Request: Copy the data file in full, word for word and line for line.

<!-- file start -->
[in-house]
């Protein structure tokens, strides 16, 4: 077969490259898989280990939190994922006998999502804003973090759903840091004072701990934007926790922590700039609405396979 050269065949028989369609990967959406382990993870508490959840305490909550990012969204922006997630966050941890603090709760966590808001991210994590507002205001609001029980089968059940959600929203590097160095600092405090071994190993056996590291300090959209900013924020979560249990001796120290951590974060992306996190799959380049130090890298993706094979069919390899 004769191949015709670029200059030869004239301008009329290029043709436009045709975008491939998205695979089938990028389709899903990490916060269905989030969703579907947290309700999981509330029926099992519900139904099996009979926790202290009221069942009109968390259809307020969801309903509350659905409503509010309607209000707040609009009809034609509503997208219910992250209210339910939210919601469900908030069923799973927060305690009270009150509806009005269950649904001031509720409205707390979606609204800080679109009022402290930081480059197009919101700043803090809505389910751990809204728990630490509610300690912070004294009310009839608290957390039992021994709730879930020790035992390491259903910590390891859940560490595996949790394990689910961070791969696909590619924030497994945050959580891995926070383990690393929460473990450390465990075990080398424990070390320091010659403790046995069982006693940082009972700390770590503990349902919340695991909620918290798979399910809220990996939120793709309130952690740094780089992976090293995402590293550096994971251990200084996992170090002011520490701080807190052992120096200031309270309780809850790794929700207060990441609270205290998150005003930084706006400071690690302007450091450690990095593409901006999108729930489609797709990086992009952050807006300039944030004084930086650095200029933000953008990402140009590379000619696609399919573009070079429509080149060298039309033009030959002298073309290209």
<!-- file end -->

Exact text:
[in-house]
């Protein structure tokens, strides 16, 4: 077969490259898989280990939190994922006998999502804003973090759903840091004072701990934007926790922590700039609405396979 050269065949028989369609990967959406382990993870508490959840305490909550990012969204922006997630966050941890603090709760966590808001991210994590507002205001609001029980089968059940959600929203590097160095600092405090071994190993056996590291300090959209900013924020979560249990001796120290951590974060992306996190799959380049130090890298993706094979069919390899 004769191949015709670029200059030869004239301008009329290029043709436009045709975008491939998205695979089938990028389709899903990490916060269905989030969703579907947290309700999981509330029926099992519900139904099996009979926790202290009221069942009109968390259809307020969801309903509350659905409503509010309607209000707040609009009809034609509503997208219910992250209210339910939210919601469900908030069923799973927060305690009270009150509806009005269950649904001031509720409205707390979606609204800080679109009022402290930081480059197009919101700043803090809505389910751990809204728990630490509610300690912070004294009310009839608290957390039992021994709730879930020790035992390491259903910590390891859940560490595996949790394990689910961070791969696909590619924030497994945050959580891995926070383990690393929460473990450390465990075990080398424990070390320091010659403790046995069982006693940082009972700390770590503990349902919340695991909620918290798979399910809220990996939120793709309130952690740094780089992976090293995402590293550096994971251990200084996992170090002011520490701080807190052992120096200031309270309780809850790794929700207060990441609270205290998150005003930084706006400071690690302007450091450690990095593409901006999108729930489609797709990086992009952050807006300039944030004084930086650095200029933000953008990402140009590379000619696609399919573009070079429509080149060298039309033009030959002298073309290209």